In the typical Texas doughnut design, apartments wrap around a central parking garage. At first glance, the design seems to solve a number of suburban planning issues: people can live near their cars, with dedicated parking places requiring a minimal additional outlay of land, yet parking is hidden to passersby.
The problem is that most Texas doughnuts are massive structures that require at least two acres of land for aboveground parking plus residences. Because of their size, these residential sites become “islands in suburban places. There’s no infrastructure for people to walk to around these developments,” says architect Emily Arden Wells, “The Texas doughnut doesn’t actually solve the problem of suburban sprawl; it just hides the parking garage.”
Now, a few forward-thinking architects are taking the best elements of Texas doughnuts to make more walkable, thoughtful, appealing projects overall. Wanting to create suburban projects where residents could have urban amenities at hand, Irvine, California-based KTGY Group, Inc., Architecture + Planning is creating a host of innovative projects that use the core idea of the Texas Doughnut in a thoroughly modern way. “Site selection is key,” says David Senden, principal with KTGY Group. “There are some developments where the city is the amenity. For others, we really need to think about how we create a sense of community.”
KTGY’s projects center on the needs of hipper, tech-savvy residents, offering services that move the typical Texas doughnut into a more relevant typology. “It’s gone past simply a club room and a little exercise closet,” Senden notes. “We’re doing things like YouTube recording studios, Xbox/PlayStation rooms, full-blown health clubs in addition to funky gathering spaces and cyber lounges.” A project in Eugene, Oregon offers plentiful indoor bicycle parking, a two-level tiered courtyard with a swimming pool, and a parking garage clad in an art installation; a Long Beach, California development has a rooftop lounge with pool, spa, and outdoor fireplaces, along with shops, cafés, and restaurants at street level that front a pedestrian-only promenade.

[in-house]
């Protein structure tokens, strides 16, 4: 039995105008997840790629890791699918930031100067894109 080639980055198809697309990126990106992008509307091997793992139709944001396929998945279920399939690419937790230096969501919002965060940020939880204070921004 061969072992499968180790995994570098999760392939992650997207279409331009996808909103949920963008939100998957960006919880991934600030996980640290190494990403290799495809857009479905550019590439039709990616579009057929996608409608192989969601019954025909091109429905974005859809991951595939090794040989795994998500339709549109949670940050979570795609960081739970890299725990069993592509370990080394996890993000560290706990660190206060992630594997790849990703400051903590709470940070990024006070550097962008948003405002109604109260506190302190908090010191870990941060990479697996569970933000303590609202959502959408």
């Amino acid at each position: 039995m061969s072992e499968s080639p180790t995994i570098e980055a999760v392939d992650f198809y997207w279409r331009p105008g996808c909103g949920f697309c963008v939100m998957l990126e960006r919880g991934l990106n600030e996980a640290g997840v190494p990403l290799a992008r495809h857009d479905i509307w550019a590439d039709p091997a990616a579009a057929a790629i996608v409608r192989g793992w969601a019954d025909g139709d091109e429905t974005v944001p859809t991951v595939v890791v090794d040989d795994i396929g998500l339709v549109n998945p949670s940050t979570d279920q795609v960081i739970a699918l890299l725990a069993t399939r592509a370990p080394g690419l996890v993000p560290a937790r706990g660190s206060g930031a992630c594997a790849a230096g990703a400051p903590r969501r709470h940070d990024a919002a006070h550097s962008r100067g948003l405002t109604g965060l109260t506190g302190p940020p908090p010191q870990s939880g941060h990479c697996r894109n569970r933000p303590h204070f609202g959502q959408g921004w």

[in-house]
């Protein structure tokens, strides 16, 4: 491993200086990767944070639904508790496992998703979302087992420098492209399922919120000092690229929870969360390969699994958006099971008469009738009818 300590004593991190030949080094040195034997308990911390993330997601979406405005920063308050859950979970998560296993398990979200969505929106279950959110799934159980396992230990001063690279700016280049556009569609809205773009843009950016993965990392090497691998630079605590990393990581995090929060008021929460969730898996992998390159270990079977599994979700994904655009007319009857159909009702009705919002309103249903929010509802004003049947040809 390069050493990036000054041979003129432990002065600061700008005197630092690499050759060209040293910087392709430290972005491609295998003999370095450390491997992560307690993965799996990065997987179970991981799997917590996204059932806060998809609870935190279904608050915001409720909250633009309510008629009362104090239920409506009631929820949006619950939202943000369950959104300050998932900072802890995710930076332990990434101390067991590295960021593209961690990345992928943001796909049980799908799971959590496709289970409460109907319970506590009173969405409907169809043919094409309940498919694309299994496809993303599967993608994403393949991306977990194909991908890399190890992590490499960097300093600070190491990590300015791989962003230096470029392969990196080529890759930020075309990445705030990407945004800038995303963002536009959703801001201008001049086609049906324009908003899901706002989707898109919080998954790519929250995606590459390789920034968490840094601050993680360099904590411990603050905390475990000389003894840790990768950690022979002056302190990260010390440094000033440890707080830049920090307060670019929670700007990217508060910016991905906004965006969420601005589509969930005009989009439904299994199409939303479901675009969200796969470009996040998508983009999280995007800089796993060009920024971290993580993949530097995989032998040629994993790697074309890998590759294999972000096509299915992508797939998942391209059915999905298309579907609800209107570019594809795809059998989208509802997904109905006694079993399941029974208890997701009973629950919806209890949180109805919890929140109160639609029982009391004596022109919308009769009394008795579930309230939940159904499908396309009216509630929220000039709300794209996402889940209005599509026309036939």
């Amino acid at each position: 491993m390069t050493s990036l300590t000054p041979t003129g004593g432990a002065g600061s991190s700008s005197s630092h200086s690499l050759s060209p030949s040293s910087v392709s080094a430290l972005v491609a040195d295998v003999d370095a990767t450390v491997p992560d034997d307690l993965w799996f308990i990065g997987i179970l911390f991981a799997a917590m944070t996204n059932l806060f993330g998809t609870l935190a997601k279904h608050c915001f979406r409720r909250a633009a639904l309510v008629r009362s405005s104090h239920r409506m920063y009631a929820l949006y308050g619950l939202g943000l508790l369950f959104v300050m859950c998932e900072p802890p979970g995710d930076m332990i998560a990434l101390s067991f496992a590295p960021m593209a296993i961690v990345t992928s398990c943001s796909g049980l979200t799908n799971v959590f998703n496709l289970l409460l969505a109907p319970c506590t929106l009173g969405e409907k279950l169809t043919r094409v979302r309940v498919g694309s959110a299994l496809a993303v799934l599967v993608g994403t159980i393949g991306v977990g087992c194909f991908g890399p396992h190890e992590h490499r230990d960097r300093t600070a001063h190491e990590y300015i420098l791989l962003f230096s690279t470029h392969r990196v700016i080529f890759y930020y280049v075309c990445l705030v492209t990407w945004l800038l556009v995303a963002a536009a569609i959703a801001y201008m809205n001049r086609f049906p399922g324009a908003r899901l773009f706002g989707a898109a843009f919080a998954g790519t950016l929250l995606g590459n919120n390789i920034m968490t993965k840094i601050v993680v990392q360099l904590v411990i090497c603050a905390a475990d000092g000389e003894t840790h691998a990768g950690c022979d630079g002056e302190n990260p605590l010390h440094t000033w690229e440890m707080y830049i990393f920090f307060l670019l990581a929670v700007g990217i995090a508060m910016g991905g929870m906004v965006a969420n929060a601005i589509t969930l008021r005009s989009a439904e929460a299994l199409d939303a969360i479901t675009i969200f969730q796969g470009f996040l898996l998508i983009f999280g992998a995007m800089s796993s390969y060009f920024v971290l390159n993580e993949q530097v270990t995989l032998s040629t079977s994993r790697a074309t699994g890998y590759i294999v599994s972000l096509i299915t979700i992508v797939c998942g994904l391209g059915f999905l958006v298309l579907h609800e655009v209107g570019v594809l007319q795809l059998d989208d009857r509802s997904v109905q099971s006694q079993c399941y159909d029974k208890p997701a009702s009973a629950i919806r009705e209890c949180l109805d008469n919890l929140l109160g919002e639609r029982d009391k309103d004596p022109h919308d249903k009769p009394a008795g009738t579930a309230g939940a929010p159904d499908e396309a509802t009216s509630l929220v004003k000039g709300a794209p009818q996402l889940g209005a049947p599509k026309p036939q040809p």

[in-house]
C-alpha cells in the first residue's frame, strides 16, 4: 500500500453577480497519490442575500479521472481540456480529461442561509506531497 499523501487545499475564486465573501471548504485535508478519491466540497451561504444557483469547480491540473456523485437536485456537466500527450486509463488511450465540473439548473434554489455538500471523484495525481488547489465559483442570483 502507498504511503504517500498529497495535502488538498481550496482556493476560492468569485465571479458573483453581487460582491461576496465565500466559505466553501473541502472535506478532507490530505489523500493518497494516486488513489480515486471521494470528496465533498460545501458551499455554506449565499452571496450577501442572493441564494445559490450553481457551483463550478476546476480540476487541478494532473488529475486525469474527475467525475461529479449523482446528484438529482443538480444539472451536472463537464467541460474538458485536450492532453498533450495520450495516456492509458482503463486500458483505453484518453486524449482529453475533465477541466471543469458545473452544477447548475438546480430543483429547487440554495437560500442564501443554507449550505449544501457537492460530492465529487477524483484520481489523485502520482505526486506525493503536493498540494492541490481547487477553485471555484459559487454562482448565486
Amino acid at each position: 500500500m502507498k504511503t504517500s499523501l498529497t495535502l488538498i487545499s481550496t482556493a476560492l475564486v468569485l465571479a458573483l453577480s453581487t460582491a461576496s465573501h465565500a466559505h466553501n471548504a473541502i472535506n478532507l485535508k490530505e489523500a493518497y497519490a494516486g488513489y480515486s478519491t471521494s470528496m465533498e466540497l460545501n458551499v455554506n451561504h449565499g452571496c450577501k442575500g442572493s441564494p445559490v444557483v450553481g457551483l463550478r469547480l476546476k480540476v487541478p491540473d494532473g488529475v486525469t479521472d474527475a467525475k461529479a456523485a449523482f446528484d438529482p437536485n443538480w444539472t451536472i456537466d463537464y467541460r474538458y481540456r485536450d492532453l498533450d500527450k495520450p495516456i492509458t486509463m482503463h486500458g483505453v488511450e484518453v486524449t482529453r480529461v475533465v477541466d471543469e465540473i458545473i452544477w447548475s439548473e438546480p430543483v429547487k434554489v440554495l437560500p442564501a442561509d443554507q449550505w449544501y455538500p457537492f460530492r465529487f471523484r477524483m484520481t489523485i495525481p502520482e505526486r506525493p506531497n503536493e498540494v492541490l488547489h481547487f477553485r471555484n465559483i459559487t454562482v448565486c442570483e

Wells proposes another interesting Texas doughnut idea, geared towards a demographic not generally drawn to this design type. Working with professors Keith Krumwiede and Kathleen John-Alder as part of her third-year design studio at Yale University School of Architecture, Wells reimagined the typical Texas doughnut for “a young professional family who wants a green space but doesn’t want to mow the lawn, who wants urban living with amenities in the building, but doesn’t want to give up their single-family home concept.”
In her as-yet unbuilt Texas Doughnut Redux, the apartment building and adjacent parking garage are designed with an overall layer of green, from a perimeter of street trees on the sidewalk to a mossy jungle-like ground floor. Living spaces built with high-end finishes would be separated from the garage by grassy courtyards or screens of living bamboo that would “buffer the transition from car to home,” says Wells. The garage itself would be fringed with more trees, along with LED art installation screens. A neighborhood vibe would be encouraged through rooftop pools and running tracks, communal courtyards, and street-level restaurants, shops, and cafés.
What both Wells’ and KTGY’s projects have in common is their innovative take on a traditional typology that’s become rather stale. Rather than just another oversized apartment complex, these projects take the best elements of the Texas doughnut and make them even better by creating projects that foster both community and density. “Residents can have their tomato garden and their bed of irises while also living on the fifth floor with two kids and having their car right there and dream bar downstairs,” says Wells. “It creates a lot of possibility of how we can live in a way where we get both the city and the country.” Fresh updates on a traditional building type, these ideas present the kind of urban-minded solutions that can make suburbs thrive.